When an electric current flows through any material, the electrons within the current naturally move in a straight line, with the electricity creating its own magnetic field as it charges.
If the electrically-charged material is placed between the poles of a permanent magnet, instead of moving in a straight line, the electrons will instead deviate into a curved path as they move through the material. This happens because their own magnetic field is reacting to the contrasting field of the permanent magnet.
As a result of this new curved movement, more electrons are then present at one side of the electrically-charged material. Through this, a potential difference (or voltage) will then appear across the material at right angles to the magnetic field, from both the permanent magnet and the flow of the electric current.
So, how does a Hall effect sensor work?
Using semiconductors (such as silicon), Hall effect sensors work by measuring the changing voltage when the device is placed in a magnetic field. In other words, once a Hall effect sensor detects that it is now in a magnetic field, it is able to sense the position of objects.
Hall effect sensors and magnets
Magnets are intrinsic to Hall effect sensors, which are activated by the presence of an external magnetic field. The device is then able to sense as an object moves either closer or further away, just through the differing strengths of the magnetic field.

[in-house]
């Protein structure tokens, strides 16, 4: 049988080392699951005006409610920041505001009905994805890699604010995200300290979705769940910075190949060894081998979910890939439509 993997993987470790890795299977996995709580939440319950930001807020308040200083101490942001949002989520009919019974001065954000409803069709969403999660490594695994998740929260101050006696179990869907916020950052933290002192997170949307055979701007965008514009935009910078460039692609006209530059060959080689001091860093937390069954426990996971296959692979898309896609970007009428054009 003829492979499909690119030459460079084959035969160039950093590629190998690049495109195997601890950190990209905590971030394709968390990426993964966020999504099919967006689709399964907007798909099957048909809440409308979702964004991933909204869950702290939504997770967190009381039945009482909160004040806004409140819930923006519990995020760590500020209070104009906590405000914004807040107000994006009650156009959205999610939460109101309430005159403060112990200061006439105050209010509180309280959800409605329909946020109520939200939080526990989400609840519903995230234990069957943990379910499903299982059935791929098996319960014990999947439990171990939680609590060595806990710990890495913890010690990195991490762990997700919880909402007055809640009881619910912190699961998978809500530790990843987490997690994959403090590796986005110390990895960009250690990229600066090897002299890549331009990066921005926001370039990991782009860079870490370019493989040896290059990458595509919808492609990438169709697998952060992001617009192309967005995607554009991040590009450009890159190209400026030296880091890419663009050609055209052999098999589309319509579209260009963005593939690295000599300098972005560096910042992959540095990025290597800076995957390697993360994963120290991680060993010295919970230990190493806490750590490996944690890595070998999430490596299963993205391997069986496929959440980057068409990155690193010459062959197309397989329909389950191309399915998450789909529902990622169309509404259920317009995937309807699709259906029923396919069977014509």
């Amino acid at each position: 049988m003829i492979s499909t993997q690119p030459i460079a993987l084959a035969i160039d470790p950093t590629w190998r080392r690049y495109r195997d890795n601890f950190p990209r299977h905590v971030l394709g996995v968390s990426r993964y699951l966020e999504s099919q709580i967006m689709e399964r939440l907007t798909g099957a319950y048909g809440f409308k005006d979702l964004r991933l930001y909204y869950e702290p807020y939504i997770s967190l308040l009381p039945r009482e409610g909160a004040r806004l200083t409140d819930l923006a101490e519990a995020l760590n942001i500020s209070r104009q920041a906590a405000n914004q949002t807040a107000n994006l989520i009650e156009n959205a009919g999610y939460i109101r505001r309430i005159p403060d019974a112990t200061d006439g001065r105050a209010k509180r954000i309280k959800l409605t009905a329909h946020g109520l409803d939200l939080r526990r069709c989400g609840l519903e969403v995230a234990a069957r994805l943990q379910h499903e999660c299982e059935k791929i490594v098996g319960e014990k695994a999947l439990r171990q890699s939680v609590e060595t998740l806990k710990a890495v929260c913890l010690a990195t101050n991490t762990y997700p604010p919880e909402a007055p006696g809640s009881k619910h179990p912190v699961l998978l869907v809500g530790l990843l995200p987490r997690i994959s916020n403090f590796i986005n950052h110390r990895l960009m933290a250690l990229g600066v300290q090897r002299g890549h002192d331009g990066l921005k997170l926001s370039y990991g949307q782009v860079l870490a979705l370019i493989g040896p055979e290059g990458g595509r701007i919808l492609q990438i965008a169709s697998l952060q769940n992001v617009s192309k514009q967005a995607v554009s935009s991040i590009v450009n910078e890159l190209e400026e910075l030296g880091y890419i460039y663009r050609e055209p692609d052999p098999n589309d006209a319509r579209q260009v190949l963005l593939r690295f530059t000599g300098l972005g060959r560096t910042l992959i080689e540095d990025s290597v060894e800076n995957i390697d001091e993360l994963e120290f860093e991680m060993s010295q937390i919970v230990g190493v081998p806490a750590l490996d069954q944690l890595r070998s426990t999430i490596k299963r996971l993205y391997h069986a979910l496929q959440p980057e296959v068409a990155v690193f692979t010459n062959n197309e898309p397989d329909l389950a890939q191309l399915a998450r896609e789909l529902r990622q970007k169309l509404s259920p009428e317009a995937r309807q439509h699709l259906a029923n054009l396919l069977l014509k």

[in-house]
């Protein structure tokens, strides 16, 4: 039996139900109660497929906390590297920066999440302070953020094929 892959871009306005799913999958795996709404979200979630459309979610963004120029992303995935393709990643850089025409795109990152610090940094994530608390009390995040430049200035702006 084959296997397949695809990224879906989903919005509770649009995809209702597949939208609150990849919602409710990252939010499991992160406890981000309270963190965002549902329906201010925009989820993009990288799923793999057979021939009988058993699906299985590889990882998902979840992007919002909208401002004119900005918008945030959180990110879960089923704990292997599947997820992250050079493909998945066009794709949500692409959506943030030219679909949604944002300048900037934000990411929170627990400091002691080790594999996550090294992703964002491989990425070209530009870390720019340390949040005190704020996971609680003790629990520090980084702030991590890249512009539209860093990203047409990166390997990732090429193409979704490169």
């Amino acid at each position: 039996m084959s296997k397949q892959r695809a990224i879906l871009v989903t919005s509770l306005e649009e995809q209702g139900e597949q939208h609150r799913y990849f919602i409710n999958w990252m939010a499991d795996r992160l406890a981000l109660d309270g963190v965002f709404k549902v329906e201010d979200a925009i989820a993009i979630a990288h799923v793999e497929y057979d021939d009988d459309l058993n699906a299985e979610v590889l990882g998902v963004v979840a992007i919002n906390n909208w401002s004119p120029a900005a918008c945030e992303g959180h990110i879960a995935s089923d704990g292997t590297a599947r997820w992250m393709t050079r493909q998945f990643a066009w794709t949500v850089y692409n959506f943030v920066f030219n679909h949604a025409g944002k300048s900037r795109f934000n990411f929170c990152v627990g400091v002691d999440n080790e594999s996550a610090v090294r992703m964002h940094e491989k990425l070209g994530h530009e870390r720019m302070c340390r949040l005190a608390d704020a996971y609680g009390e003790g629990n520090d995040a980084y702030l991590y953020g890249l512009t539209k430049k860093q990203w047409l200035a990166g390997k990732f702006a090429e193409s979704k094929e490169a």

As an example, if a Hall effect sensor was placed in a door frame and a magnet on the door, the sensor would be able to detect when the door is open or closed through the presence of the magnetic field. All magnetic fields have two important characteristics. Firstly, what is called a ‘flux density’, which refers to the amount of magnetic flow passing through a unit area, and secondly, all magnets feature two polarities (the North and South poles).
The output signal that comes out from a Hall effect sensor represents the density of a magnetic field around the device. Hall effect sensors have a preset threshold, and when the magnetic flux density exceeds this limit, the device is able to detect the magnetic field by generating an output called the ‘Hall Voltage’.
Hall effect sensors all have a thin piece of semiconductor material inside them, which passes a continuous electrical current through itself to generate a magnetic field. When the device is placed near an external magnet, the magnetic flux exerts a force on the semiconductor material. This force causes a movement of electrons, creating a measurable Hall voltage and activating the Hall effect sensor.
The output Hall voltage from the Hall effect sensor is directly proportional to the strength of the magnetic field passing through the semiconductor material. Often, this output voltage is quite small - equal to only a few microvolts - with many Hall effect devices including built-in DC amplifiers, alongside logic-switching circuits and voltage regulators, which are there to help improve the sensitivity (and therefore effectiveness) of the device.